The plan to turn Wollongong into a world-leading cycling location is set to be adopted next week, after it received widespread support from residents and business groups throughout the city.
And, in more good news for the city's cycling community - the council is set to award the $1.2 million contract to allow work on the much-anticipated Cringila Hills mountain bike playground.
Urging councillors to adopt the 10-year plan to prioritise and increase cycling, council staff say it's time to capitalise on "unprecedented collaboration" - thanks to COVID-19, the upcoming UCI World Road Cycling Championships and a push towards zero emissions - which will help improve cycling in the region.
"The Cycling Strategy 2030 marks a clear turning point in Council's vision for bike riding across Wollongong for our community," staff said.
Over the next decade, under the strategy, there will be 85 kilometres of new cycleways constructed including 50km of on-road cycling routes and 35km of off-road cycling routes.
These will include more separated links between residential areas and town centres and new east-west riding routes along Elliotts Road, Fairy Meadow, Railway Street, Corrimal, Military Road, Port Kembla and Fairy Creek in Wollongong.
The council will also work with the NSW government to fund significant cycleways alongside regional and state roads, including the Princes Highway, Crown Street and Lawrence Hargrave Drive.
The city centre will become a "cycling district", with bike riding incorporated into building designs and other planning decisions.
Starting within weeks, the council will use a NSW government grant to trial pop-up bike lanes in Towradgi, Port Kembla, Thirroul and Wollongong's Smith Street, which will be closed to traffic one-way to allow for it to become a connecting bike route.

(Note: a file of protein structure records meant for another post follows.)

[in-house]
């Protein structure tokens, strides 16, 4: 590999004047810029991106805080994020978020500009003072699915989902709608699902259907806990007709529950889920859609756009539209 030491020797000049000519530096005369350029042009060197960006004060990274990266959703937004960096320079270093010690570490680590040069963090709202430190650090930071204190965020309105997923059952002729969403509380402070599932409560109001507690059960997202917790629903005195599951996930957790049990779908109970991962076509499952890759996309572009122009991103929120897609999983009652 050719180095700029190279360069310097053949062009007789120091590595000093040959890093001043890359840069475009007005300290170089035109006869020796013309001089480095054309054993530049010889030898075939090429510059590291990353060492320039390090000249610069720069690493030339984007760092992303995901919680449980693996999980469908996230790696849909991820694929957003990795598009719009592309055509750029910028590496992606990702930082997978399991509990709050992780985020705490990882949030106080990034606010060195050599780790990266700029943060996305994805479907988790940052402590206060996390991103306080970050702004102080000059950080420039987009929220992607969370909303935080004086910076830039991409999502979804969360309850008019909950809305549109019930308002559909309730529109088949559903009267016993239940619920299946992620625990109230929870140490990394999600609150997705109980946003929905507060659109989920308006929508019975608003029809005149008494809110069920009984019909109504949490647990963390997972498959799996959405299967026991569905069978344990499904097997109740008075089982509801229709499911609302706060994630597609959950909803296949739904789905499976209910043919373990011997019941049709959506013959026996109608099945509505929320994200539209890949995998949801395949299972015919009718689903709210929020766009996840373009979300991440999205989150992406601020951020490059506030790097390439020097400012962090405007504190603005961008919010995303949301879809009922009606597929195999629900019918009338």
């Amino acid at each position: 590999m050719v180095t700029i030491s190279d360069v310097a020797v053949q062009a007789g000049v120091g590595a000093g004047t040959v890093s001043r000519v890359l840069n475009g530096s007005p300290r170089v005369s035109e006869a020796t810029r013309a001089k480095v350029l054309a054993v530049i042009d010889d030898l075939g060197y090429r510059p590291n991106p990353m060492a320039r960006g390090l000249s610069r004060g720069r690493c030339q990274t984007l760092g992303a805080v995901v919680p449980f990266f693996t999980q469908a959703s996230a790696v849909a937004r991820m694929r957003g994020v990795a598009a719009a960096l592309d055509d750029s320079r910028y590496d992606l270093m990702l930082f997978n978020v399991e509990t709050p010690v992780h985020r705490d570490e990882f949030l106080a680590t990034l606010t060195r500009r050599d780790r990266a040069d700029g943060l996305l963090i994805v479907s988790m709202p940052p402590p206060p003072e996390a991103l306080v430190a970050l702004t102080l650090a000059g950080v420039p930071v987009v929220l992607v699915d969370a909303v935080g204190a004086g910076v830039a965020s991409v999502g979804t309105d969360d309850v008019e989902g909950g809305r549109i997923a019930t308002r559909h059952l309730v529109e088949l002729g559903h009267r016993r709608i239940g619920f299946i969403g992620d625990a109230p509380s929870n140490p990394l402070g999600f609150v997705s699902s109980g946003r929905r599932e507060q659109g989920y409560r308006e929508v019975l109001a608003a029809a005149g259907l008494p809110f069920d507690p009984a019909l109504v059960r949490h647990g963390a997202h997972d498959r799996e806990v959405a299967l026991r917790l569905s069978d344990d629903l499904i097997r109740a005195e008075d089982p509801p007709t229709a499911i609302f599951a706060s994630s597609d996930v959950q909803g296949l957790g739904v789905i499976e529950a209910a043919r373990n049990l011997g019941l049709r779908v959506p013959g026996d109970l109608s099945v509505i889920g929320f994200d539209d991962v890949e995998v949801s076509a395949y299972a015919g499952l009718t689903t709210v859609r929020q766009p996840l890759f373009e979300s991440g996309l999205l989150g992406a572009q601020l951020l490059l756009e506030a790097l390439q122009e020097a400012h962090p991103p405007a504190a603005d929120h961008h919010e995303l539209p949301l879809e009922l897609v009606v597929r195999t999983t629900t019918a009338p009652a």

The council will also lobby the government to change the rules so cyclists can ride on all footpaths, unless signposted otherwise, and will work on developing more positive community perceptions of bike riding.
Cycling will also become safer, with a target to reduce cycling-related crashes. More women - who currently make up a minority of cyclists - will also be encouraged to participate.
With increased investment and a focus on safety and education programs, the council hopes to increase weekly cycling participation from 12.9 per cent to 20 per cent by 2030.
In addition to its sweeping new strategy, the council has also recently funded a number of significant cycling upgrades, including the Cringila Hills mountain bike playground.
Next Monday, councillors are being urged to accept the $1.2 million tender from Dirt Art Pty Ltd to complete the first stage of mountain bike and walking trails within the new park.
This includes the detailed design and construction of 11.5km of mountain bike trails, and formalising and enhancing up to 3.1km of the existing informal walking trail network.
The scope of the tender also includes weed management, revegetation of part of the trail corridor, installation of signage and allowances for the management of contamination and illegally dumped wastes discovered during construction.
When completed, the underused land between Cringila and Berkeley will become a tourist attraction, which will also have picnic areas and a new children's playground, as well as a skill park and pump track for bike riders.
Work on the trails project is due to begin in January, and all going to plan, will be complete by July, the council's tender specifications said in September.